I (Abe) am creating a monthly $100 grant to create CC0, CC-BY, CC-BY-SA or GPL (compatible) art, code, hardware designs, etc.
If you want to create art, code, hardware designs or whatever else and release it under a free/libre license, please consider applying!
Grants will be awarded at the beginning of every month.
Subscribe to the email list for updates (awards, released works, etc.)
The $100 is meant as a small incentive for artists and engineers to create free/libre work.
I am experimenting with trying to incentivize creation of art and engineering through a small $100 monthly micro grant. The grant awardees will be chosen by me (Abe) in my sole discretion. Awardees are encouraged to release some asset, be it art, code, design or whatever else, as quickly as possible under a free/libre license.
Grant awardees and grant money will be dispersed at the beginning of every month.
Awardees of the $100 are under absolutely no obligation to produce anything. The $100 monthly grant is given with the hope that something will be produced and released under a free/libre license but there is no binding agreement. I will be slightly miffed at persons who receive a micro grant from me but do not deliver and I will most likely not fund subsequent applications for a micro grant from said applicants.
There is also a hope that this will raise awareness of the diminishing commons in relation to the amount of art being produced. Having a rich commons helps the arts and sciences by providing a foundation to build off of. A rich foundation of commons enhances the arts and sciences with the ability remix, reuse, transform, evolve and refine our shared knowledge and work.
|Recipient||Work||Type of work||Amount dispersed||Funding Date|
|16x16px Food Items||Pixel art, game assets||$100||Oct. 1st 2016|
|$100||Nov. 1st 2016|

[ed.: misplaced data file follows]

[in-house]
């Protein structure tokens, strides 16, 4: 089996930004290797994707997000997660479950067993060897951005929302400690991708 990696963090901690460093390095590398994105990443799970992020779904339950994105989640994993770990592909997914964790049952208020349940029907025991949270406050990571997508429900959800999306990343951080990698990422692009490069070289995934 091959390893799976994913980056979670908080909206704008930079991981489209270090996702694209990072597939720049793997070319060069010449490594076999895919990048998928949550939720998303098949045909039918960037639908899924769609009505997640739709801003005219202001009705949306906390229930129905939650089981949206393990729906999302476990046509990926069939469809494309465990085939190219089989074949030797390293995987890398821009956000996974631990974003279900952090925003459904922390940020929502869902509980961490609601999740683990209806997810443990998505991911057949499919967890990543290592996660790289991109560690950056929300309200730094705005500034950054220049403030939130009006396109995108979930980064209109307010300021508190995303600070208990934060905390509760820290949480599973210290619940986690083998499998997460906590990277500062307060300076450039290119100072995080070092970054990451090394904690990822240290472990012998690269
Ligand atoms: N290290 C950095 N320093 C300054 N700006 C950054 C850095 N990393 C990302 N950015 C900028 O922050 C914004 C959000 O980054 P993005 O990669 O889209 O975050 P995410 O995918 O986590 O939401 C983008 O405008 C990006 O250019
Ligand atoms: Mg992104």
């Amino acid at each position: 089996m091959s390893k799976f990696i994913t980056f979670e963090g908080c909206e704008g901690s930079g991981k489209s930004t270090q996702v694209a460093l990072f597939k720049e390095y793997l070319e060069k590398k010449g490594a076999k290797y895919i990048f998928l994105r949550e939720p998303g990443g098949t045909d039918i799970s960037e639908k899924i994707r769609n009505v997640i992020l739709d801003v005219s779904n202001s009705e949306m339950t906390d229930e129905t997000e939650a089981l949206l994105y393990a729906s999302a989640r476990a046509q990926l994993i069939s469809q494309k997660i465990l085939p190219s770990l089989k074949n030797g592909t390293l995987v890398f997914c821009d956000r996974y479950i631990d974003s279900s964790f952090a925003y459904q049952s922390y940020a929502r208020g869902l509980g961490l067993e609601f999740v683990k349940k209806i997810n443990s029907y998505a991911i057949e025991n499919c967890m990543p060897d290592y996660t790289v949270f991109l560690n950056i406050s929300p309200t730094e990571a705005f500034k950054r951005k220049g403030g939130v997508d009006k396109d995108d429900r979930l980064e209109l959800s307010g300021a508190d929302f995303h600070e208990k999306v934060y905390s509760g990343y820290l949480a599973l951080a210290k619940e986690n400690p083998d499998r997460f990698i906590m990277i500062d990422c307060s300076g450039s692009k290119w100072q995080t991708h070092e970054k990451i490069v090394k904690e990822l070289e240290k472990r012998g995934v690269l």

| Lily Seabreeze
|Sappho||Free/libre software||$100||Nov. 20th 2016|
|Music||Free/libre Music||$100||Dec. 2nd 2016||N/A|
|Pixel Art||Pixel art, game assets||$100||Jan. 1st 2017|
|Pixel Art||Pixel art, game assets||$100||Mar. 17th 2017|
|Pixel Art||Pixel art, game assets||$100||Mar. 18th 2017|
|GitHub||Interactive fiction, game programming, game art||$150 *||May 9th 2017|
| Jonathan Barker
|Ink Robot||Illustration||$150||June 22nd 2017|
Free Music Archive
|nctrnm.com||Music||$100||Nov 3rd 2017|
Free Music Archive
|loyaltyfreakmusic.com||Music/Art||$100||Nov 22rd 2017|
|Onpon's Shelf||Games||$100||Jan 10th 2018|
| Chacal Noir
|Bandcamp Discography||Music||$100||April 1st 2018|
If you see any inaccuracies, points of clarification or want to give other feedback, please
I want to keep it pretty open but here is a non-comprehensive list:
If you have something you'd like to make free/libre, then you should apply! The worst that happens is nothing!
Here are some sites that you can look at to get a feel for what type of work can be reasonably (or maybe unreasonably) be expected to get created for $100:
From a high level perspective, I mean that any copyrightable assets that were used to create a piece of work are released under a license that allows others to use, alter and/or sell freely.
Each different medium has it's own set of assets that can be copyrightable and it can get quite complex.
If you receive a micro grant from me, it's encouraged that you release the following for each type of medium:
|Medium||Asset type to release as CC0, CC-BY, CC-BY-SA or GPL compatible||Example|
|Fine art (pictures, drawings, paintings)||Digital pictures||Milkmaid by Vermeer|
|Digital 2D art (comics, game assets)||PNG, Gifs, Photoshop PSD file, GIMP XCF files, etc.||Top Down Dungeon Tileset by Buch|
|Digital 3D art||Underlying files (3DS, BLEN, DXF), preferably in a format that can be used by Free/Open/Libre tools.||3D Nature Pack by Kenney|
|Music||MP3, OGG, MIDI, etc. Sheet music (if appropriate) is encouraged.||Ace of Cades by BitBurner|
|Sound effects||MP3, OGG, MIDI, etc. Any other meta data (if applicable) is encouraged.||14th September 2014 rainfall by csengeri|
|Animation||WAV, MP4, OGG, etc. Any music or sound effects need to be licensed appropriately as well. It's encouraged to also give any underlying files used to create the animation (pictures, etc.)||The Digital Tipping Point (Christian Einfeldt)|
|Movies||WAV, MP4, OGG, etc. Any music or sound effects need to be licensed appropriately as well. It's encouraged to also give any raw or cut footage that's produced.||Sita Sings the Blues by Nina Paley|
|Electronics||Any design files (Eagle, KiCAD) used. A bill of materials (BOM) is also encouraged. A tutorial or how-to of the assembly is also encouraged.||Bus Pirate by Dangerous Prototypes|
|Furniture||Any design files (DWG, DXF, etc.) used. Any auxiliary files produced are encouraged to be released. A tutorial or how-to of on the creation and/or the assembly is also encouraged||ZipStich Chair by Ben Uyeda|